31 January 2008

Office Hours Spring 2008

I'll start holding my office hours on Fridays 11-12 at Blake 228. If that doesn't work, just email and we will find a time.

New Scholarships

As reported in today's Targum, Cipriano Landscape Design has donated money for 4 scholarships to support students in Plant Science, Landscape Architecture and Landscape Industry. The article mentions something that I have referenced before: the US Federal Bureau of Labor Statistics has identified Landscape Architecture as a major growth field.

But there is at least one point worth clarifying:
"Contributions from groups like the 'Cipriano Keeping it Green Foundation' help make difficult career path decisions easier for students," Tulloch said.
I meant that the choices are difficult, not the careers.

I can't stress enough that we are grateful for the support that our students receive from the community. And one of the best parts of my job is notifying students when they get a scholarship. Getting to do that more, is always good.

URISA Journal

The URISA Journal has published a paper I co-authored with Francis Harvey called, "When Data Sharing Becomes Institutionalized: Best Practices in Local Government Geographic Information Relationships." It includes our examples of the three different impacts that can result from limited access to public data.

30 January 2008

Responsible Gardening Symposium

The Master Gardeners of Mercer County are encouraging more responsible gardening with a day long symposium called, "Responsible Gardening with Pizzazz!" It will feature noted horticulturist Allan Armitage and HGTV's Erica Glasener as well as other guest speakers. The meeting will be on March 15th in Princeton.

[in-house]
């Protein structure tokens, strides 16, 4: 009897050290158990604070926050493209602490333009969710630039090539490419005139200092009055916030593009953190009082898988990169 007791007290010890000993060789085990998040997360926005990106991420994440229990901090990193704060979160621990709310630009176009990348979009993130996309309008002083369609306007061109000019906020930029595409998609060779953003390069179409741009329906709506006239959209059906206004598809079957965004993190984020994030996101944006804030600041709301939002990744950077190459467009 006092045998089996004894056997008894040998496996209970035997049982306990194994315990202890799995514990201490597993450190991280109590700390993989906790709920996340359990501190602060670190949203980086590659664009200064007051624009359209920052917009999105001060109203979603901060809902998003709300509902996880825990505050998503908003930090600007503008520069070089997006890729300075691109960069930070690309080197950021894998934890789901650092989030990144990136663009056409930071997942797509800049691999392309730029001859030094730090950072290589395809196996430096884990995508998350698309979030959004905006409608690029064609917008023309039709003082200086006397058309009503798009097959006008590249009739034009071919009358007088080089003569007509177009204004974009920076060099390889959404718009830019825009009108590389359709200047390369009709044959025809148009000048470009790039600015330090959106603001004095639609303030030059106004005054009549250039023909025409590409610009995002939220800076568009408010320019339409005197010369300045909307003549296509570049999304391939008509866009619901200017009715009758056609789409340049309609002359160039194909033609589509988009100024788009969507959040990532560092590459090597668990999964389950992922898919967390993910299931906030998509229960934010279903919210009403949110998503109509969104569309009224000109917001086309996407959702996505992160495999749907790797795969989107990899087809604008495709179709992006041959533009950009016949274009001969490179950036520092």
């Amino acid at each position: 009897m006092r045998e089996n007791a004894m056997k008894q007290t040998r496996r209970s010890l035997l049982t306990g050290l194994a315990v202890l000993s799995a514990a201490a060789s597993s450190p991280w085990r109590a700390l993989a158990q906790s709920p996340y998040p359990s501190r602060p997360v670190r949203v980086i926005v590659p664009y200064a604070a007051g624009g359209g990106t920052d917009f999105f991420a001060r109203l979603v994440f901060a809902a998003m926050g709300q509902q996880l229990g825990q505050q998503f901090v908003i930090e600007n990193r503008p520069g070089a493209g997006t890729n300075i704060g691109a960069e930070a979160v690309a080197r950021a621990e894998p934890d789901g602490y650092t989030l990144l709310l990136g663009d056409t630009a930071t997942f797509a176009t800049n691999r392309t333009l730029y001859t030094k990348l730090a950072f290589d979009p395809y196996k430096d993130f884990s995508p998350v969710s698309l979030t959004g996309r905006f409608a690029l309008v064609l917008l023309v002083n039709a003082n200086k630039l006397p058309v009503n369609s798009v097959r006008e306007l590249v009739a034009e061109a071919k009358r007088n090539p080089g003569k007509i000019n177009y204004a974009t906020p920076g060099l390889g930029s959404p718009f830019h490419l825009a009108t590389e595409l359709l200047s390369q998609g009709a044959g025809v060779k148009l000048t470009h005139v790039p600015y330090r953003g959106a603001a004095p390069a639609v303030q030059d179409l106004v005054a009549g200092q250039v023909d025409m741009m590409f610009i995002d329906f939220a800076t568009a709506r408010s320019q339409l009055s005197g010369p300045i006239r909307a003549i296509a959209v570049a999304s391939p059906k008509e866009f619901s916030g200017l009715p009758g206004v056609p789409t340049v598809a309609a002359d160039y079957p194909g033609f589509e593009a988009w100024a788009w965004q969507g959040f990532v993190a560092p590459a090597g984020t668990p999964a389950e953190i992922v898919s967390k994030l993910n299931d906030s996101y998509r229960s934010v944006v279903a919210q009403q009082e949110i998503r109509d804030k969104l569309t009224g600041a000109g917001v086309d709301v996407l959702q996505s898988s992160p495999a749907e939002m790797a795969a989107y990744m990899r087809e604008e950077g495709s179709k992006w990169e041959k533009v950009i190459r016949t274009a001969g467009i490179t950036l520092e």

Luxury housing in Highland Park

An interesting slow-motion debate is continuing in Highland Park (right across the river from campus) a small 2 sq mile borough with about 18,000 residents. A proposal has been made to convert an old industrial site along the tracks into a 178-unit development of luxury apartments and townhomes. At a public meeting the other night, the public was not able to comment but did ask questions:
Avalon Bay has asserted that changing the zoning to allow the residential community would be "deintensifying" agent because of diminished truck traffic that would be traveling the adjacent roadways.

Several residents were suspicious of that claim.

"So the extra 300 people down the block from me will make it less intense for me?" Rein asked.

Lange said "Yes."

29 January 2008

Highlands Coalition Rallies Behind Plan

The NJ Highlands Coalition has rallied support today for the Highlands pressuring Gov. Corzine to step in with an Executive Order while the Council finishes the process of adopting the plan. THe public hearings would be great opportunities for our Environmental Planning students to learn more about the policy and process (hint):
The plan, which was to be completed in 2006, is now expected to be finalized in the spring. Public hearings are set for Feb. 6 in Morristown, Feb, 11 in Paterson, and Feb. 13 in High Bridge.

Noguchi park in Japan

Noguchi designed a great-looking park inside a river ox-bow Sapporo called Moerenuma Park. Unfortunately, it is far from Osaka and Tokyo and not a place that as many LAs are likely to visit. It is a hude park experience - like the California Scenario times 10. But, in this park almost every feature is meant as an object for play.

It is fairly widely described online including an entry in Wikipedia, a profile in Land+Living, a nice Flickr photostream, a nice write-up on a Sapporo site, and some early post-construction photodocumentation. Check themout, because the photo (above) from Wikipedia doesn't even begin to capture the variety and volume in this park.

I don't know how I would pull it off, but as a Noguchi fan I look forward to visiting someday and will keep it on my lifelist.

26 January 2008

Design Week Peek